4. The Entombed Vehicle: 1967 Jaguar XKE Roadster
What makes it special: The beautiful 1967 Jaguar Roadster is considered as the XKE model’s peak. This sports car is furnished with a 4.2-liter overhead cam 6-cylinder engine, a synchromesh transmission, and a clean headlight cover.
The story: Most of the cars in this list are rare finds from either a garage or a barn. However, this 1967 Jaguar XKE Roadster was found entombed in a carport. The carport was sealed with a brick wall since the 90s, depriving the Jaguar of any exposure to sunlight. When the car was uncovered several years ago, it appeared to be in good shape, save for some interior components. But with several repairs and a major cleaning job, the car is now fully restored.
5. The 3-Decade Restoration: 1933 McLaughlin Buick Coupe
What makes it special: The Canadian-built 1933 McLaughlin Buick Coupe is a very rare vehicle and it’s packed with unique features that are not available for its American counterparts. This Series 80 Victoria coupe was created by General Motors Canada using parts shipped from the United States.
The story: How long do you think will it take you to do a full car restoration? Maybe a few months? A year? Well, how about 3 decades? This is what Peter Trant had to do to achieve perfection in restoring his 1933 McLaughlin Buick Coupe. Trant bought the rundown Buick in 1966 for $300 and he initially intended to restore it by doing a quick repair. However, upon discovering that the McLaughlin’s floorboard was imprinted with the words “Not For Production”, he knew that the vehicle was special and needed extra attention. Though the Buick’s body was generally intact, a lot of its interior components were already rotten. Apart from the chrome plating and the final paint job, Trant performed all the restorations himself, including the meticulous woodwork.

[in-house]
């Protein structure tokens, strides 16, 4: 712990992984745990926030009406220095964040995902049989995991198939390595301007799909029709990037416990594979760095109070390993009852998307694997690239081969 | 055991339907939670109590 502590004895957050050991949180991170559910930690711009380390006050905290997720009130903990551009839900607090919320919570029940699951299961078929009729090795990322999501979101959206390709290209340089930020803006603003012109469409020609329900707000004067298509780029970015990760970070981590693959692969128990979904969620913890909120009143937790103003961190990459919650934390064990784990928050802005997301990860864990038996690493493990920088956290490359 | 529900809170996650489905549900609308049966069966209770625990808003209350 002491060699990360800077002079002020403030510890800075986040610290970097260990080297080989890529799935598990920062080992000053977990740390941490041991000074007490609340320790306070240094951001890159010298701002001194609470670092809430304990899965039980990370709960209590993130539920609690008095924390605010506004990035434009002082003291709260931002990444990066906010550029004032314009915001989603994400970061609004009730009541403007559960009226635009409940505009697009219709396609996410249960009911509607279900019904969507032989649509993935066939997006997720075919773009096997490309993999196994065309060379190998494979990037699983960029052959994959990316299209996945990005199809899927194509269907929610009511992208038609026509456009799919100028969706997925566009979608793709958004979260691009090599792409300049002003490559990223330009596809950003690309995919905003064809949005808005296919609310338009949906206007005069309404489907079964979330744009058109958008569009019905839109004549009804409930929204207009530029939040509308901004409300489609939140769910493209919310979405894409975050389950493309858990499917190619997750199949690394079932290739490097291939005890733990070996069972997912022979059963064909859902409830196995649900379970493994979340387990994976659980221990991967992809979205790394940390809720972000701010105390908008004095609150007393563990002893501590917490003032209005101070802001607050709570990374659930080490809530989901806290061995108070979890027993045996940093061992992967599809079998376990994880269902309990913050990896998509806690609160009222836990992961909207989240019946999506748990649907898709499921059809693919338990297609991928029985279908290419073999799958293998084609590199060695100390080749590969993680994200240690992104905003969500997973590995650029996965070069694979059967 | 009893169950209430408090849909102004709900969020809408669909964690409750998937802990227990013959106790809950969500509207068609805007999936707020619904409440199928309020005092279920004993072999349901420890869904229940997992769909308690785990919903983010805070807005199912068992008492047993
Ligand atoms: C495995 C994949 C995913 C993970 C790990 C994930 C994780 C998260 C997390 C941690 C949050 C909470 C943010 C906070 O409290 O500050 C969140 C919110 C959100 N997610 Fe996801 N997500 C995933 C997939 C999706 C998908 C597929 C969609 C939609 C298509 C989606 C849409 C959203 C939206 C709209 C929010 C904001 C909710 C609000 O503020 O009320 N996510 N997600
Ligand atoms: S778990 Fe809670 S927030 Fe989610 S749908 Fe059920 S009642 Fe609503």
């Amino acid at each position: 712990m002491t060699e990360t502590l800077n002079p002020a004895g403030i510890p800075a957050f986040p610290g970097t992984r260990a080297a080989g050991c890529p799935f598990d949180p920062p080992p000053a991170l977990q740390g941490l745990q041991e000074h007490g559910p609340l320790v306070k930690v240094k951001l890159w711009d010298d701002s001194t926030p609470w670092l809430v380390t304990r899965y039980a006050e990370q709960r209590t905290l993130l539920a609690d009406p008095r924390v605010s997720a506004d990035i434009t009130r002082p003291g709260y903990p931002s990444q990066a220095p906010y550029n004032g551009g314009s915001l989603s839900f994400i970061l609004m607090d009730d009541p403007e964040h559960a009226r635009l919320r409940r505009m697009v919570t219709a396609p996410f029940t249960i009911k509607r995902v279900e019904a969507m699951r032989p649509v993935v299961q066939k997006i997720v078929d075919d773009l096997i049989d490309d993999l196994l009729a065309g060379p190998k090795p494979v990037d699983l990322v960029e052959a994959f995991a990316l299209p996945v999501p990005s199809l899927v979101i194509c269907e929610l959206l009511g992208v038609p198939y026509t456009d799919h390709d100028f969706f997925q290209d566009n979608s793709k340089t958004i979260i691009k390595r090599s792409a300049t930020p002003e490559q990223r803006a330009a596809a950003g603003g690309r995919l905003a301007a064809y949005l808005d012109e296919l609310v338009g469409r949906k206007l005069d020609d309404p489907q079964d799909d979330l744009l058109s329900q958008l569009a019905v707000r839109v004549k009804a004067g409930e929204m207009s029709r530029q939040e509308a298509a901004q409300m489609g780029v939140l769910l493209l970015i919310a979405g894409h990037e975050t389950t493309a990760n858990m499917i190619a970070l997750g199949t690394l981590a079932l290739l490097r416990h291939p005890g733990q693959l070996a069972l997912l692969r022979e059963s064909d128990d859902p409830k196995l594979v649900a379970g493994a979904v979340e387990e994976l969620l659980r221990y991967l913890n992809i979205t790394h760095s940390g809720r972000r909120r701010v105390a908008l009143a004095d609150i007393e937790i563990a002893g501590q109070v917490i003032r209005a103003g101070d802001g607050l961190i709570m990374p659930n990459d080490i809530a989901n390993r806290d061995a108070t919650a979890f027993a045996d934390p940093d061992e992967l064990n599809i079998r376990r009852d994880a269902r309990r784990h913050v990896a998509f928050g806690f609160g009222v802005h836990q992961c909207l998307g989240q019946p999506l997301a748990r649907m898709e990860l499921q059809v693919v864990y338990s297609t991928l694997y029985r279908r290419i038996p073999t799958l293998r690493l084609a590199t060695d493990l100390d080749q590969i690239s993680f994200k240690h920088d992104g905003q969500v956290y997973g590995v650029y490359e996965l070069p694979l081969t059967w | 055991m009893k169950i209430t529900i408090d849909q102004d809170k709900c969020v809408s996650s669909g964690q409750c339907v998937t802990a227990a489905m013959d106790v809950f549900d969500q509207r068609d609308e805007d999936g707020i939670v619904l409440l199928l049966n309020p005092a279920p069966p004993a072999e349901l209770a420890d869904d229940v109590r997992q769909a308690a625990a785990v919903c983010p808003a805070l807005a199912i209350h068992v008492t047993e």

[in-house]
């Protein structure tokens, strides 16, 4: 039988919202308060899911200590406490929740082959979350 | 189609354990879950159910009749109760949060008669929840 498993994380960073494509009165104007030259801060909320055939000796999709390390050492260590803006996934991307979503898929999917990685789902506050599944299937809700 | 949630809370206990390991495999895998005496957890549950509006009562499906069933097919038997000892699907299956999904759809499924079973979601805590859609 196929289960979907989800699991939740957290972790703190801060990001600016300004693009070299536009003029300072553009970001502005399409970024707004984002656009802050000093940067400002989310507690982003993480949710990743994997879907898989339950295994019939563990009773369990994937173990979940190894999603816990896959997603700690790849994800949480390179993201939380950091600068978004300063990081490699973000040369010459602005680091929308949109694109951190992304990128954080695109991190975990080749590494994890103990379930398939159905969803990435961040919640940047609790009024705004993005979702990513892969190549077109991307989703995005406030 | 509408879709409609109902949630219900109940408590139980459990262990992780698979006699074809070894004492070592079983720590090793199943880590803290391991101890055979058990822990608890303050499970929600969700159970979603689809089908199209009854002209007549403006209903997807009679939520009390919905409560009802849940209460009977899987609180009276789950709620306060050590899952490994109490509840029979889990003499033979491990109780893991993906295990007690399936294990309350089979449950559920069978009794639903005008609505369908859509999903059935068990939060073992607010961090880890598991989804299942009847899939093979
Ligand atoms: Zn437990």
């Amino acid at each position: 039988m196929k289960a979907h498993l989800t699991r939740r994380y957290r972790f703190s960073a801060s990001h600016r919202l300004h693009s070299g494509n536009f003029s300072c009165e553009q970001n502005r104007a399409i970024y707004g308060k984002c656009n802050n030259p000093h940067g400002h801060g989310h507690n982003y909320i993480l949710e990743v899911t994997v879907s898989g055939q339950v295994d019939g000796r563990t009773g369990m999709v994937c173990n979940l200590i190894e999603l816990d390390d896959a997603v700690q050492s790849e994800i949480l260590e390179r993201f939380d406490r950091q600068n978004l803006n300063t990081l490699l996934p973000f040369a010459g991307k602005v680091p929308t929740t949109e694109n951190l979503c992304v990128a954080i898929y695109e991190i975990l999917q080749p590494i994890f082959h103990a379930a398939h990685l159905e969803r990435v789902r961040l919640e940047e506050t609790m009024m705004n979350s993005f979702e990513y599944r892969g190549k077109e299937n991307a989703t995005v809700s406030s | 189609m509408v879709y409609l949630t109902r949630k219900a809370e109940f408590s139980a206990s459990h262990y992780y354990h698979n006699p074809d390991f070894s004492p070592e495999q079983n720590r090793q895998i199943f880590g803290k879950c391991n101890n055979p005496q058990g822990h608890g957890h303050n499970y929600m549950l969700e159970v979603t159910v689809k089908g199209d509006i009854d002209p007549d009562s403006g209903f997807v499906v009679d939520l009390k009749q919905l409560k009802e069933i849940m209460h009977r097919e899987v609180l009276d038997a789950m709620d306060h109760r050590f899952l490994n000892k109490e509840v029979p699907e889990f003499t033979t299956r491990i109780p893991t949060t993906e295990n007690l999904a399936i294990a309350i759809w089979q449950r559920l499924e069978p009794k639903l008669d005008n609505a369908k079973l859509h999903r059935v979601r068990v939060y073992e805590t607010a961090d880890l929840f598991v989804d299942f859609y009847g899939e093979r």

6. The Exhumed Car: Ferrari Dino 246 GTS
What makes it special: This car was dug up from sand like an Egyptian mummy. ‘Nuff said.
The Story: In 1978, a group of kids allegedly found what appeared to be the roof of a car after digging up some mud in West Athens, Los Angeles. The kids flagged down a sheriff’s cruiser to share their discovery and the long and arduous process of digging up the car began. With a skip loader and several shovels, the police unearthed a Ferrari Dino 246 GTS, which had been reported stolen in 1974. As it turns out, this car was all part of an elaborate insurance scam. The owner of the car, Rosendo Cruz from Alhambra, California, hired burglars to steal his own car on December 7, 1974. The burglars were then supposed to harvest the parts and sink the car somewhere off the coast. But since the Dino 246 GTS was such a beauty, they couldn’t get themselves to do it. Instead, they chose to bury the car where the kids found them. Fast forward to 1978, the car is turned over to the insurance company after the investigation. The company then sells the car to its new owner Brad Howard who supervised its restoration. To know more about the Dino’s dirty history, get the full story here.